More on derivatives
Last week I wrote A Simple Explanation of How The Use of Derivatives Created The Great Recession.
I want to clarify things with an analogy that at first glance may seem unrelated. Let’s talk about poker. Its a game that seems to have grown in popularity in the last decade, especially with the advent of on-line poker, even if the rate of increase seems to me (and I haven’t had time to pay much attention lately so take it for what it is) to have slowed in recent years.
Poker is different from most casino games in that you only play against other players, not against the house. The casino – online or glitz and mortar takes a rake, which is a piece of each pot. In a tournament, the casino’s rake comes off the sum total of the entry fees (“buy-ins”); what is left after the rake is the prize pool.
When the rakes are small enough, and they usually are, a good player can have a positive expected return. So… investors willing to risks can finance players by covering the buy-ins of the players in exchange for a percentage of their winnings. Though poker is a game of skill, luck still matters a great deal, so it probably makes sense to spread one’s investment either across a large number of tournaments by the same player, or across a large number of entrants in the same tournament. I know of examples where this is being done informally, and I have seen business plans for web-based versions of these approaches on a wider scale, but the market, as such, is currently very unsophisticated. Its good for the players – they can enter more tournaments, at lower risk. Despite giving up a share of their winnings, they stand to make more money by being able to play more tournaments and tournaments with more expensive buy-ins. I understand that one well-known professional player, Chris Moneymaker (and yes, that is his real name) produced a monster return both for himself and his backer by qualifying for and winning the World Series of Poker with this sort of financing scheme.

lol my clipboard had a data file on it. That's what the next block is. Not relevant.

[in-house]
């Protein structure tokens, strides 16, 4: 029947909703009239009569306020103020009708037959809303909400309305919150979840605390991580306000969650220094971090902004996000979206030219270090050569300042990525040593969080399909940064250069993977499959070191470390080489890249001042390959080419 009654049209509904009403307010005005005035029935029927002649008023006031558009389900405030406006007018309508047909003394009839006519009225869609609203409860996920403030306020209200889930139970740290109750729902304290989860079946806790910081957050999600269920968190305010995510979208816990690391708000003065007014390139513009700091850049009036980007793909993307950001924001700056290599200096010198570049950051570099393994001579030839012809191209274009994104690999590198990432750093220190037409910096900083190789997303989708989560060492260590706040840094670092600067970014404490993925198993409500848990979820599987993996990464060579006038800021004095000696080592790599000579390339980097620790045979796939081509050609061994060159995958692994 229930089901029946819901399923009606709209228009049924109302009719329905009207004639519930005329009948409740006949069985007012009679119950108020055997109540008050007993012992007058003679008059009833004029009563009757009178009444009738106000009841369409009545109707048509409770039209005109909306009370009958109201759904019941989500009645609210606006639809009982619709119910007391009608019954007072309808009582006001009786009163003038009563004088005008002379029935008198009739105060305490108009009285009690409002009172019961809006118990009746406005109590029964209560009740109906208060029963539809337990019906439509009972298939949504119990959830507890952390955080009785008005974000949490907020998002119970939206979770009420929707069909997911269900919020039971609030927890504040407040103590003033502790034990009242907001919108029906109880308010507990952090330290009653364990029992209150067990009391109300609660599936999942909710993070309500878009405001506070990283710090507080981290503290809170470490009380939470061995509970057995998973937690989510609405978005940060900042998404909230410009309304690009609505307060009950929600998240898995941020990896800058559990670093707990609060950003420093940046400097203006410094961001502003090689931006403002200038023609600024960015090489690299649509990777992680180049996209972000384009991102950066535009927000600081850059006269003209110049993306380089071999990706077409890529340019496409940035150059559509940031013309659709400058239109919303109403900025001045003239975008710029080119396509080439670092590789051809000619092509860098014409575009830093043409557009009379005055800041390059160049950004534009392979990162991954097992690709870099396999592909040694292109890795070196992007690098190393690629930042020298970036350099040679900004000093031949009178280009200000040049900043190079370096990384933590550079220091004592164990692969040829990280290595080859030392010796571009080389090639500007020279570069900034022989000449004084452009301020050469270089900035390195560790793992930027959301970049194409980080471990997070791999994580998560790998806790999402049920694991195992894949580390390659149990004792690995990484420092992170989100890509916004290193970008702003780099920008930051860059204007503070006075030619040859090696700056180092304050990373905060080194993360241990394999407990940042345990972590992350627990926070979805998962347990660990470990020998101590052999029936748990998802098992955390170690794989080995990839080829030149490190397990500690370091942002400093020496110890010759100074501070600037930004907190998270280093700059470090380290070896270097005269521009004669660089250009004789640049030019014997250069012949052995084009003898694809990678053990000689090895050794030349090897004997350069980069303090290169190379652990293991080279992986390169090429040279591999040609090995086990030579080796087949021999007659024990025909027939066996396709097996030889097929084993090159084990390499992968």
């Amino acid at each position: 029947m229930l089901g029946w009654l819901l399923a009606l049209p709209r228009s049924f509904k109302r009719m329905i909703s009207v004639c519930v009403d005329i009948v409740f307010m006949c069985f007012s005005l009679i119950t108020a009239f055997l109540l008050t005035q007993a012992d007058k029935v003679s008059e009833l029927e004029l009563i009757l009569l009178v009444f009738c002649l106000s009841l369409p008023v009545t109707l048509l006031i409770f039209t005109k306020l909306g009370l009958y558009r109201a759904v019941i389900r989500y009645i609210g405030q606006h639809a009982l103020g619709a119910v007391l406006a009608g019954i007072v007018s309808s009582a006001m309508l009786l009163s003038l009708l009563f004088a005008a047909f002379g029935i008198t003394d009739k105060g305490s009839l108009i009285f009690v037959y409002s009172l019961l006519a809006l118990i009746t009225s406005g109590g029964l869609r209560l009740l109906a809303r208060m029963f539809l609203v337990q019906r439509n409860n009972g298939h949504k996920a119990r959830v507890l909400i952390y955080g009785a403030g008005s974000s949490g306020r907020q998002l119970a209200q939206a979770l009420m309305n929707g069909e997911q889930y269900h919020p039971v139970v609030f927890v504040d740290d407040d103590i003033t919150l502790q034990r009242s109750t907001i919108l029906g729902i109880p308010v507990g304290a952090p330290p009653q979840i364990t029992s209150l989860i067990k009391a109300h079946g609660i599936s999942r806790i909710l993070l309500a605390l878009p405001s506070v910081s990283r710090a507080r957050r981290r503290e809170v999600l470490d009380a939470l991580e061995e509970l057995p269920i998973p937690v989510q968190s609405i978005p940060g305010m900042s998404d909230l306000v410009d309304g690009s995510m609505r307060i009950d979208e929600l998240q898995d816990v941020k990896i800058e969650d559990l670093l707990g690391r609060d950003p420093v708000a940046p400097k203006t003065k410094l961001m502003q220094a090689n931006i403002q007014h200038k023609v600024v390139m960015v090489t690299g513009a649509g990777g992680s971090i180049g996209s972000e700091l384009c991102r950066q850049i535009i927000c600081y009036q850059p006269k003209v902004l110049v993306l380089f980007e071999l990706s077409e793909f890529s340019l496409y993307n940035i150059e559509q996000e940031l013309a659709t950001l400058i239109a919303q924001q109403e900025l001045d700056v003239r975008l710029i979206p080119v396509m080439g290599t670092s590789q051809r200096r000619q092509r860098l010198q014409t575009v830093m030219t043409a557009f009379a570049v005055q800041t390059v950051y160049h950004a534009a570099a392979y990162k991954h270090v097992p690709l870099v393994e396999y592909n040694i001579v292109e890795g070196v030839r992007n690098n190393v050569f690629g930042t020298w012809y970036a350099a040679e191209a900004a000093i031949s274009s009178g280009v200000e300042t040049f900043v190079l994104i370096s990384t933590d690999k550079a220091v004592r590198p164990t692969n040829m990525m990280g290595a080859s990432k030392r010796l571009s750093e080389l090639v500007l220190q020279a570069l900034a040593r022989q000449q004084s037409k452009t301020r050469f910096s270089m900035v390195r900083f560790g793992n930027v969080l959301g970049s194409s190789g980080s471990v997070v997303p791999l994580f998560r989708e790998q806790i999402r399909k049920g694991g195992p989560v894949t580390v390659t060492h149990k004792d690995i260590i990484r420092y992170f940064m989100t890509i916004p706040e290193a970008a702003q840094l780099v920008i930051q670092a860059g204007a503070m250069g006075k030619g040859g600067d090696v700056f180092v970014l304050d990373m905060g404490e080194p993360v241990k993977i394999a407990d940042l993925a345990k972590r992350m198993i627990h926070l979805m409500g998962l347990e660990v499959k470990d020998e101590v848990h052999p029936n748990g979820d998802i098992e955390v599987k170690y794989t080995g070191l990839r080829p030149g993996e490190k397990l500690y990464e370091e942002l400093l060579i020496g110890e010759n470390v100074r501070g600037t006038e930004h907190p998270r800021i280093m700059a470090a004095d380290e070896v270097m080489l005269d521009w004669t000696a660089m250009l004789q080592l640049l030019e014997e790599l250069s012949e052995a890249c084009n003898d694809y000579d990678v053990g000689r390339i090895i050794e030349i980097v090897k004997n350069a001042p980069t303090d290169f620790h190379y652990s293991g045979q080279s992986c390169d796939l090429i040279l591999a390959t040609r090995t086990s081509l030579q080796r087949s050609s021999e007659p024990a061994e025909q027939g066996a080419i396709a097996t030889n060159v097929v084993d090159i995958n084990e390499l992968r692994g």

Its not difficult to imagine how such a market could evolve… if the money is there. Over time, buying shares of a player’s winnings in a package of tournaments (say ten) in exchange for a share of the player’s winnings might become common for good players. Over time, some enterprising individuals who know and are trusted by many of the better players might find themselves a niche aggregating players together. The result – instead of being able to buy into the earnings of a single individual in a ten tournament package, you could buy into the earnings of ten or fifteen players over ten (or more) tournaments. It diversifies the risk a bit for all involved, especially if there was some sort of limited prize sharing among the players in the package. Of course, that’s a lot more expensive than financing one player… so that would lead to two additional developments.
Development 1 – exchange markets would develop. That would allow for liquidity (investors could more easily get into and out of investments). It would also allow securities to change value over their lifetime. (If none of the players cashed in the first tournament or two, the value of the security would drop, for instance.)
Development 2 – margins. Some deep pocket entities would be willing to loan investors money in order to buy into such packages.
If the market got to this point, perhaps some really sophisticated investors would jump in. They might find – using sophisticated math – that it pays to pepper each package of players with a long shot or two. They might notice other thing – perhaps their models would show that a given security contains too many players with a similar style, or who likely to knock each other out of a given tournament. Short it.
Meanwhile, the aggregators might notice the growth in demand, and start packaging more marginal players together. Its all good though – someone with a Ph.D. in econ (or even better, Math or Physics) could demonstrate that a bunch of marginal players put together do, on average, do almost as well as the top players, and hey, its Poker, all you need is a chip and chair. And a bunch of MBAs could put that proof on 17 powerpoint slides and sell it to the county treasurer in any number of locations in this country (and elsewhere), and we’re not just talking the sticks either.